How to Update Your Computer’s BIOS
Are you a computer aficionado? If so, you might want to update your BIOS. Updating your OS and software is critical, but updating your BIOS is only necessary if the new version contains a new improvement you need.
Proceed with caution as you follow these steps, and only update your BIOS if you really need to. If done incorrectly, a BIOS update could break your computer, causing the need for laptop repair.
Let’s look into what a BIOS actually is.
BIOS is short for basic input-output system. When you turn your computer on, the BIOS seizes control and will start the POST (power-on self-test) and pass control over to the boot loader which will start up your computer’s operating system.
The BIOS should “just work.” Unlike your OS which is kept on your hard drive, your computer’s BIOS is contained on a chip on your computer’s motherboard.
Manufacturers release updates to their computers BIOSes occasionally. These updates can replace the BIOS software your computer came with with a newer version of the BIOS.
BIOS updates don’t often add features, performance enhancements or security patches. They might fix a bug on a piece of hardware or add support for a new type of CPU.
If your computer is working just fine, reconsider updating your BIOS. You probably won’t see the difference between the new BIOS or the old one. In fact, you might even experience new bugs with a new BIOS version, as the system that came packaged with your computer may have gone through more testing.
Additionally, flashing a BIOS is more difficult than installing a regular software update. You’ll need the version of BIOS for your exact hardware. If you get the wrong BIOS, your computer could become unbootable.
What’s more, if your computer loses power while flashing the BIOS, your computer could become unable to boot.
When Should You Update Your BIOS?
- If you are experiencing bugs, you may be able to fix them by flashing your BIOS.
- Open the start menu by clicking the Windows logo on the bottom corner to the left of your screen.
- Open System Information by typing misinfo into the start window then click on System information located towards the top of the Start window.
- Next, to the “System Model” listing, you’ll see a series of numbers and letters. This is your computer’s model name. You’re going to need this info when you search for your BIOS update file.
- Find your BIOS version number. Next, to the “BIOS Version/Date” listing, you’ll see your computer’s model name, a company name, and a number after a period. The number after the period is your BIOS version.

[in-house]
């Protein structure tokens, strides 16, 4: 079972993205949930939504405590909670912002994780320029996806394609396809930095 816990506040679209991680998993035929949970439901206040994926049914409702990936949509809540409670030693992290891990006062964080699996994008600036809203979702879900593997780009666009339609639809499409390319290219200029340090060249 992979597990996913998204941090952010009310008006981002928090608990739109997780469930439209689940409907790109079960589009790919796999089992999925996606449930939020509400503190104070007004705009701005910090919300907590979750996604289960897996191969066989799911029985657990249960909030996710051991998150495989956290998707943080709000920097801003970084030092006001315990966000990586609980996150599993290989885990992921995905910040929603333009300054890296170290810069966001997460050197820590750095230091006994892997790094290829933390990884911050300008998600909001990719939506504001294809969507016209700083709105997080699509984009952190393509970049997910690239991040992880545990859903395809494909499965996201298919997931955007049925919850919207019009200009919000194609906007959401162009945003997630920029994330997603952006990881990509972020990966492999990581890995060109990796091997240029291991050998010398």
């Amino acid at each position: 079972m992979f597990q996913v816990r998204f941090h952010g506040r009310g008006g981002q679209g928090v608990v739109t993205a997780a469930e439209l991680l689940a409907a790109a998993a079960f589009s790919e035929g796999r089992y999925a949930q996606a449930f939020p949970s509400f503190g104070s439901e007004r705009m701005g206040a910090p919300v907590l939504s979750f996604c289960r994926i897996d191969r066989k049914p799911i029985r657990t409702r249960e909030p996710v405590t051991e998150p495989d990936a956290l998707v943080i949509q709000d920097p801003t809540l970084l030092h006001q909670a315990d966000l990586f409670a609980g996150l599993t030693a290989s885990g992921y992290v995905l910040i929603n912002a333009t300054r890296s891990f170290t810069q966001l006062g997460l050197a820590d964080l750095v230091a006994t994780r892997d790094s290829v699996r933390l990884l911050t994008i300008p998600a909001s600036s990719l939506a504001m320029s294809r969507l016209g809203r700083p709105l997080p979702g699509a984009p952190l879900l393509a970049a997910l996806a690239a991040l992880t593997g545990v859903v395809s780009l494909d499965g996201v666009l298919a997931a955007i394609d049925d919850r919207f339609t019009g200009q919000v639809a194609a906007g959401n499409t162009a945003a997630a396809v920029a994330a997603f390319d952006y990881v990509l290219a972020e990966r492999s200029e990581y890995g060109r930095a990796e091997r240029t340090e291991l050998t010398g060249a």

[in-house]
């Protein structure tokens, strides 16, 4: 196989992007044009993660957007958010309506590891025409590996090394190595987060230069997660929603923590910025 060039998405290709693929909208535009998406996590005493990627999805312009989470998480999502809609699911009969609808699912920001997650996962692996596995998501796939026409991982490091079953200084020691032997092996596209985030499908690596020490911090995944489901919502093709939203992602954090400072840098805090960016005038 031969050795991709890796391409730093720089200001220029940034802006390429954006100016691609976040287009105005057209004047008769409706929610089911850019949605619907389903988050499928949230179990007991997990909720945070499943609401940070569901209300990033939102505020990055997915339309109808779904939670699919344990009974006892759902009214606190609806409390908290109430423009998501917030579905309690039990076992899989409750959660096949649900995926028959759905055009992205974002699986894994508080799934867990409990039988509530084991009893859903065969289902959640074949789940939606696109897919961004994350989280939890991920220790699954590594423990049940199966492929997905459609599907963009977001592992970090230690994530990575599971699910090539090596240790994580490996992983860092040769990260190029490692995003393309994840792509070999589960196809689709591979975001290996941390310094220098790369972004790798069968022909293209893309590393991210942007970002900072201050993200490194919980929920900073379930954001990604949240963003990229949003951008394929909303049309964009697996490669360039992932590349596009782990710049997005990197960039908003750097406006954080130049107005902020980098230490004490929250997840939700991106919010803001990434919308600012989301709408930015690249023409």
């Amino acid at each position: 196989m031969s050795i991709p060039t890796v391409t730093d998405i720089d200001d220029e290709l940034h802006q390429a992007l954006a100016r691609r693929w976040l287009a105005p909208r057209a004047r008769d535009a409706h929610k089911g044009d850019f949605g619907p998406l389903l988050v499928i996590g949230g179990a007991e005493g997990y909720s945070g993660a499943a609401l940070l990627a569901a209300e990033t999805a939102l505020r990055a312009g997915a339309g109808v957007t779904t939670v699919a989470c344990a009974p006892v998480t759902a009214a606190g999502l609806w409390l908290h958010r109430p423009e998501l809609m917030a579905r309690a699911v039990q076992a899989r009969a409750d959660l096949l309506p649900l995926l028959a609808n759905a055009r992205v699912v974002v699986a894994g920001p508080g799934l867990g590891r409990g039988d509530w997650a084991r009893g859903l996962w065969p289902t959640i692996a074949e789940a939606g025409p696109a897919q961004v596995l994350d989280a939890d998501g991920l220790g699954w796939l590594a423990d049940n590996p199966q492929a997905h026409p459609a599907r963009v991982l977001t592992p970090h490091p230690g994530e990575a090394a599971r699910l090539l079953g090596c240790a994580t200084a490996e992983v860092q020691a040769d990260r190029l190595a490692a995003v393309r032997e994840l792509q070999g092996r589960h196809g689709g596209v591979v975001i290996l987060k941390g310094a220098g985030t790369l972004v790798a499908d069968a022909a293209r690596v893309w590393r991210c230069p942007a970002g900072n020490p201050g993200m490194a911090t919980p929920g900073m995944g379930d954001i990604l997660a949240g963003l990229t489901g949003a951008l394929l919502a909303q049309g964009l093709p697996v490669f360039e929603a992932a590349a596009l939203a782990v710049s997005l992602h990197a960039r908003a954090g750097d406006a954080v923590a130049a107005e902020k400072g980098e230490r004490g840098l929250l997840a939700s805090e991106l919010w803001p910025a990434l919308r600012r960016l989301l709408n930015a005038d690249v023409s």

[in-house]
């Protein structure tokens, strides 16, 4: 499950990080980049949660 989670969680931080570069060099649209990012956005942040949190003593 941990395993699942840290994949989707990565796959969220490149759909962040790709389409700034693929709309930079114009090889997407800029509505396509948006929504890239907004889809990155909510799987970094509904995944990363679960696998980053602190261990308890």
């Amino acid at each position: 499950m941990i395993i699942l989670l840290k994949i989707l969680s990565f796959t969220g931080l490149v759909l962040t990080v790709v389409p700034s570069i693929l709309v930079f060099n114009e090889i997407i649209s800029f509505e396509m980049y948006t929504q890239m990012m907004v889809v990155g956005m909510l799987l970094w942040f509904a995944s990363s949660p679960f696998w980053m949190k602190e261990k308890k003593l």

- Head to your BIOS manufacturer’s support site.
- Find the BIOS update file.
- Make sure the file you download is newer than your BIOS version. You should see a version number in the file name. If this number is higher than your BIOS version number, your BIOS can be updated.
- Download the update file.
- Most BIOS update files will download inside of a ZIP folder.
- Make sure your computer is plugged into a reliable power source. You can permanently destroy your BIOS if your computer turns off during the update.
- Unzip the BIOS file.
- If there is a document titled “README”, open it and read it entirely before proceeding.
- Insert a flash drive into your computer. Your BIOS won’t be able to access your computer’s files, so you’ll need to put the BIOS update file on an external flash drive.
- Copy the BIOS file onto the flash drive.
- Leave the flash drive plugged into your computer for the rest of the update.
- Restart your computer to get to the BIOS page. To get to this page, you’ll need to press the key assigned to the BIOS startup – this is typically F12, but some computers use the Esc or Del key.
- If you see “backup” or “save” option on the BIOS’ screen choose it and follow any on-screen instructions – this means that you can restore your BIOS settings later if your update doesn’t work well with your computer.
- Turn on and use your BIOS update tool. You’ll want to look at your BIOS’ support site for a specific explanation on how to do this.
- A lot of the time, you’ll select the Boot menu, ensure your flash drive shows up, turn on any backup or flash options, and proceed.
- Let your computer’s BIOS update. This can take a few minutes to over an hour.
- When your BIOS is finished updating, your computer should restart itself, but you might need to confirm this.
- DON’T turn off your computer while the BIOS is updating. This will corrupt your BIOS and your computer will be unable to start.
Hopefully, this article has given you some direction if you are looking to flash your BIOS. Although you shouldn’t fix what isn’t broken, occasionally, updating your BIOS is necessary and sometimes manufacturers will advise you to do this if your computer is experiencing bugs.
Always proceed with caution, keep your computer plugged in, and make sure you are using the correct BIOS update file. Good luck!